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Chi-Town Transit Authority – Chicago Tribute Band
August 31, 2019 @ 7:00 pm - 9:00 pm$33 – $35
This seven-piece band based out of Atlanta has been wowing audiences at performing arts showcases with renditions from the famed “rock band with horns.”
For Laurence Cohen, trombonist for Chi-Town Transit Authority, Chicago’s early years particularly offer up musical gems. Perhaps that’s why the tribute band’s name is inspired by the name of Chicago’s debut album from 1969, “Chicago Transit Authority.”
Chicago’s big hits were great, Cohen said, but he said the band’s first two albums are worth a listen now.
“Those albums might not have charted big hits, but they are great songs, great rock ‘n’ roll,” Cohen said. “At the time Chicago was emerging, their horns were used in an extremely innovative way. Many ‘60s bands had horns, but they were kind of background. With Chicago, they are front and center.”
Among those earlier songs, Cohen has enjoyed rediscovering “Wake Up Sunshine,” which is happy and Beatles-esque, and the more rock and blues-influenced, “South California Purples.”
Although Chi-Town is based in Atlanta, Cohen actually grew up in Chicago and got his first professional job as a 16-year-old musician playing the amusement park Six Flags Chicago.
Chicago the band’s music, Cohen said, “is a blend of a lot of things,” rock ‘n’ roll, jazz, bebop and classical. When I started playing trombone is about the time Chicago came out with their first album. I’ve been living and breathing them forever.”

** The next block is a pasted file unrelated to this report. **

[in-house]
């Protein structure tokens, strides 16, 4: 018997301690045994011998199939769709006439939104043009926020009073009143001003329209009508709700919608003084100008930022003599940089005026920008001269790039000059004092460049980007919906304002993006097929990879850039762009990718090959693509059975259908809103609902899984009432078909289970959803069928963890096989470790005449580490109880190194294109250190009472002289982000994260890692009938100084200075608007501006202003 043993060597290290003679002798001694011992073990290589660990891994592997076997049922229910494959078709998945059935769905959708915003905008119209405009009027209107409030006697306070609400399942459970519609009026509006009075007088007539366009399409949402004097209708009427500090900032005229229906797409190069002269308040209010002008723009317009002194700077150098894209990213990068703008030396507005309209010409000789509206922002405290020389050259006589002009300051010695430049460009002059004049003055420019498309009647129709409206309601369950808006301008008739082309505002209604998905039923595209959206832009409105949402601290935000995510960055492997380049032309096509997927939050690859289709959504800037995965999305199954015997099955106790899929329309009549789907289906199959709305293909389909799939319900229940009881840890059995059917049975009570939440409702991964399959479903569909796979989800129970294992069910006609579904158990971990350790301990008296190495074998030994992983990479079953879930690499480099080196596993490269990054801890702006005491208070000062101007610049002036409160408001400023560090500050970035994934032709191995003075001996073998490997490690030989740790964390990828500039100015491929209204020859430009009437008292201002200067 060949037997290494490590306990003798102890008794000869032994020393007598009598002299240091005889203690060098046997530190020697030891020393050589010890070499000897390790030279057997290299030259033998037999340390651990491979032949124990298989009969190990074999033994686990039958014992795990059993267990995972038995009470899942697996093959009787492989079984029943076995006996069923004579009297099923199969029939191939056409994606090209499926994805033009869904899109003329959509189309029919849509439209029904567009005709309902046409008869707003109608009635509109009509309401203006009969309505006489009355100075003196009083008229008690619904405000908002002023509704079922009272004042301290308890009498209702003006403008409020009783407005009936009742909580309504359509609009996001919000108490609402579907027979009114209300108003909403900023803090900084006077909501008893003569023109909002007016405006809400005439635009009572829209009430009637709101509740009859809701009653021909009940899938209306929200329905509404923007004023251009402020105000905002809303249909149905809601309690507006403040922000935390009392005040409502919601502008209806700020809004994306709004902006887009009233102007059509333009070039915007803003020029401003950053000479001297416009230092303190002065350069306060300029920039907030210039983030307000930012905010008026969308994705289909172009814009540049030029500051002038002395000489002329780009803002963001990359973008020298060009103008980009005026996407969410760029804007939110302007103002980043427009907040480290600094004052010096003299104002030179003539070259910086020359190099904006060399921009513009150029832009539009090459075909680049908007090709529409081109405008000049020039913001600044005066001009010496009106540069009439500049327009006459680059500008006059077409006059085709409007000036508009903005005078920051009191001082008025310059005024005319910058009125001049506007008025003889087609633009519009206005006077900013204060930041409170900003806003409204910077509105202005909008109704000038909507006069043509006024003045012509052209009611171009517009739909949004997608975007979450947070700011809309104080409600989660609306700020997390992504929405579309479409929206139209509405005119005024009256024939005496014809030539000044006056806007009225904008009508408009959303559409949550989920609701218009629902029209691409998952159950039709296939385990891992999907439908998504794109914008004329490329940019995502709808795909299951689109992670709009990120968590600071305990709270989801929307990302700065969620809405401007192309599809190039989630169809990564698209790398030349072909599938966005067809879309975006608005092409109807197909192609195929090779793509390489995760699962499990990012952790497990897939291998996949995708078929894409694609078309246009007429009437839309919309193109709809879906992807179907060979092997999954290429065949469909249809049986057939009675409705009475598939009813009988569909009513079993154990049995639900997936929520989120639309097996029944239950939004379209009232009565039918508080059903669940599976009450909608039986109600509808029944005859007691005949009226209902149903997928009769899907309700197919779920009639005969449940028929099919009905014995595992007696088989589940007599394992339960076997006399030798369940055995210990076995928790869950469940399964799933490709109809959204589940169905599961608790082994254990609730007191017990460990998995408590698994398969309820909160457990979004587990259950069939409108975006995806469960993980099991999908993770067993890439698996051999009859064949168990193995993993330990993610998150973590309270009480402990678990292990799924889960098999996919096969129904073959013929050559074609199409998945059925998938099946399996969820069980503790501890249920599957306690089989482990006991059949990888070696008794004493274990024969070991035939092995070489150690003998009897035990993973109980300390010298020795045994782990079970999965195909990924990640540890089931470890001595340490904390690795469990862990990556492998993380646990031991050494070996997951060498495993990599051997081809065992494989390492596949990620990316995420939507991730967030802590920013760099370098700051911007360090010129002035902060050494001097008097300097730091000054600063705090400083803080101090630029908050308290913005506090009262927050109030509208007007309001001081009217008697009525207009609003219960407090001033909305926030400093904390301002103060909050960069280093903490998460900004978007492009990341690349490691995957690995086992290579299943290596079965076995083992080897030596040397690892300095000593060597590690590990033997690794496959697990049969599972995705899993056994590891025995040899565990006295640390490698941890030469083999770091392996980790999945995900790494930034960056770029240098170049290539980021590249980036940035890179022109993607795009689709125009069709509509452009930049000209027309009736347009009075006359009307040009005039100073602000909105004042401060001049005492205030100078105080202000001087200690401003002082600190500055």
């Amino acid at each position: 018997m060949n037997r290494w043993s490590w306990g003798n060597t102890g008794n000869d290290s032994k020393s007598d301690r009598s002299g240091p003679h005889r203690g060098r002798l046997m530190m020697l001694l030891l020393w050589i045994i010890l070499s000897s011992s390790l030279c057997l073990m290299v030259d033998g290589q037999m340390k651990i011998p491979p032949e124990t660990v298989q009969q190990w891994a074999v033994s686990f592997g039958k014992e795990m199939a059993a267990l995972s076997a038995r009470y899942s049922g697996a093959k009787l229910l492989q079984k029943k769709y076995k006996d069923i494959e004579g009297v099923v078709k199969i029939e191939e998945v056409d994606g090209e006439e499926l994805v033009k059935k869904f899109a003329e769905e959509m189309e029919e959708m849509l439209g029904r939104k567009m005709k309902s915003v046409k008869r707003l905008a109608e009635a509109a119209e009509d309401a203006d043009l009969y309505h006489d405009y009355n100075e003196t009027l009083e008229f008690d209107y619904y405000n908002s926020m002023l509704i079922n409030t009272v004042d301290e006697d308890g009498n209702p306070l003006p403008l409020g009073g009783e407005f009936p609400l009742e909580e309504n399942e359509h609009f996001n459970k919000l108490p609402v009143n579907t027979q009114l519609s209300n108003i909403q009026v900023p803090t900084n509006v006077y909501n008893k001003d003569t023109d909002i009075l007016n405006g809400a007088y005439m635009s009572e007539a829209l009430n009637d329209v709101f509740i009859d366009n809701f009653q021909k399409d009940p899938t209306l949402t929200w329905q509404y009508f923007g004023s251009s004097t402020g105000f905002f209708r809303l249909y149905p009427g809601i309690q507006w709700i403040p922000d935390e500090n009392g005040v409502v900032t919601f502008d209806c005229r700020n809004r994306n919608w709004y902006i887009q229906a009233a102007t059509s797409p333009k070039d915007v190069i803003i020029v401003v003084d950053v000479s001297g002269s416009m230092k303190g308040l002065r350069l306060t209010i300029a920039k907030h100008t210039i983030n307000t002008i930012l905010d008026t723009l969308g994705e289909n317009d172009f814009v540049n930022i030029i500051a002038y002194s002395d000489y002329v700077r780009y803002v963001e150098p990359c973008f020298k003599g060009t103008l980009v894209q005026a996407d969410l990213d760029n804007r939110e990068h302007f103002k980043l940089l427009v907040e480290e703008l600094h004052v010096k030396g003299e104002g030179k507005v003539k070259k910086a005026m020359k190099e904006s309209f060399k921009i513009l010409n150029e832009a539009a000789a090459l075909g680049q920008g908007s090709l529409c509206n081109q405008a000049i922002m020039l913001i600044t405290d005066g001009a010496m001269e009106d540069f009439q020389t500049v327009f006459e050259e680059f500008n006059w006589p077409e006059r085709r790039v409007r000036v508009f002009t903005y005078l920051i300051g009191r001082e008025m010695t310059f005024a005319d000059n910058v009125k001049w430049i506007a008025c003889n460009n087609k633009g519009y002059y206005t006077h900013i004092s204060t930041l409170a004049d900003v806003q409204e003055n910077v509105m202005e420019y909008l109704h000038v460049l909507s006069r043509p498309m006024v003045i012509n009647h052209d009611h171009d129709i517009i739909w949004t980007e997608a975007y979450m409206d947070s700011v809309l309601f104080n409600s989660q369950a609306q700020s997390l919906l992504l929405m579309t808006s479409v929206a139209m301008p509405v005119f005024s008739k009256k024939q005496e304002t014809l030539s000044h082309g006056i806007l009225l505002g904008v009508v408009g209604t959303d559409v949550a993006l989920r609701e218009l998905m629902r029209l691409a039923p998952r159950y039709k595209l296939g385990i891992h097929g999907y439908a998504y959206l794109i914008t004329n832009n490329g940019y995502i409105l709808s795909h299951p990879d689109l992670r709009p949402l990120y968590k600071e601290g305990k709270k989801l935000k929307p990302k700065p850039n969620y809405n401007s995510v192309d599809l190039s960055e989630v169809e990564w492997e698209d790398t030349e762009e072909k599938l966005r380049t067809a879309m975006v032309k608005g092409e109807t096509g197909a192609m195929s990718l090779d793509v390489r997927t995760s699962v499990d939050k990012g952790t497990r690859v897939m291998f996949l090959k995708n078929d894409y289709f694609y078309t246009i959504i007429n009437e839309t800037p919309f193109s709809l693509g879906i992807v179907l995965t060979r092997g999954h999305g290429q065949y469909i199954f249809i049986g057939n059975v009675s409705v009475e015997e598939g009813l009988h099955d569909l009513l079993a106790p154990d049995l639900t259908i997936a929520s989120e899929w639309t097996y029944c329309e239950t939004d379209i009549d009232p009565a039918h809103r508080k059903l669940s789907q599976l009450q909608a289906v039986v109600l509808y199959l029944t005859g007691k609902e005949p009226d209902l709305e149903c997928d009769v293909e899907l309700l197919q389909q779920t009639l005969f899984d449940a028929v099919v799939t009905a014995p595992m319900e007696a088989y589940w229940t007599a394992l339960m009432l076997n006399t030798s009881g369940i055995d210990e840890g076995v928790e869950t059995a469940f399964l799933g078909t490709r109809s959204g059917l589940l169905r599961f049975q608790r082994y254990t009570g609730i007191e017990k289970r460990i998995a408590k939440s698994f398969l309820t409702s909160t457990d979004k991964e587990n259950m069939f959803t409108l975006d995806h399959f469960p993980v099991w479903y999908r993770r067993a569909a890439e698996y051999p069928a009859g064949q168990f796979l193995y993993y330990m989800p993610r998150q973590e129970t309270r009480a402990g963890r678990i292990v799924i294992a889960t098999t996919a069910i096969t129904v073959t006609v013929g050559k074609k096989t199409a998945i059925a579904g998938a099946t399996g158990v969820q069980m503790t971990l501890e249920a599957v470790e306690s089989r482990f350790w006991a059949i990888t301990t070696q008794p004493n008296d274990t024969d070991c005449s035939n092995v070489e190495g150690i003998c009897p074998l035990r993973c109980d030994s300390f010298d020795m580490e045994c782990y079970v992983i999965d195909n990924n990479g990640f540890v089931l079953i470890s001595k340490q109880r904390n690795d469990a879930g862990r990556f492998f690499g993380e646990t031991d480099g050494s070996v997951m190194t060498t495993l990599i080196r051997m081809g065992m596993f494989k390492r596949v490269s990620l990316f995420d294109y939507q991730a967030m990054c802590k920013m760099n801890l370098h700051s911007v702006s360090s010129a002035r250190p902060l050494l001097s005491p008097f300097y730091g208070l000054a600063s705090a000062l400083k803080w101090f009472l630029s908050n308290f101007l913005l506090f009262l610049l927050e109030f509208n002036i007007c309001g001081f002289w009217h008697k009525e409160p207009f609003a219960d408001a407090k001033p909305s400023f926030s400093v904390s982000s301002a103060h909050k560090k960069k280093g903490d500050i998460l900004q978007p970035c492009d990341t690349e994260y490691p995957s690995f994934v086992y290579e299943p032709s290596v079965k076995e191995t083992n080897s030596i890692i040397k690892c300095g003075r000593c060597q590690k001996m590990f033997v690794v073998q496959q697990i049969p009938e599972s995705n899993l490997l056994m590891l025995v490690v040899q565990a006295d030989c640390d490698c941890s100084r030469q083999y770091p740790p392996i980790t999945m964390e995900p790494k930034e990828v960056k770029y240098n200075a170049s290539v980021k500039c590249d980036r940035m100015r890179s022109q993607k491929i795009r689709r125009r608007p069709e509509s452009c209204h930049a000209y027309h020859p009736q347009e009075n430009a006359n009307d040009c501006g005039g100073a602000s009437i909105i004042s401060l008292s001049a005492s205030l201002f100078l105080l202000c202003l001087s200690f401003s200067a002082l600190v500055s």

The music, Cohen said, is all different.
“The keys, the time signatures, it’s really an incredible mix of things,” Cohen said. “I never get tired of it.”
“They got the ball rolling,” Cohen said. “As weird as it sounds, there were some Craigslist ads and lots of feelers out for more musicians. I responded to a Craigslist ad and wondered, ‘What am I getting myself into?’ We found a great guitar player and a great bass player, who can sing the Peter Cetera stuff, which is some of the most difficult.”
Strong musicianship and vocals make it challenging, Cohen said.
“With seven guys in the band, we try to be as authentic as we can with the music and we are really students of Chicago’s music,” Cohen said. “We listen to it and ask ourselves, ‘How did they get that sound?’ One of the thing’s that is really helpful is listening to live recordings instead of studio recordings.”
Members of Chi-Town Transit Authority come from different walks of life.
“We range in age from early 40s to mid-60s, but we love Chicago’s music,” Cohen said. “We don’t try to look like the original members, or act like them, but we hope we can let the music happen and bring it to a wider audience.
Excerpt from Index Journal, Greenwood, SC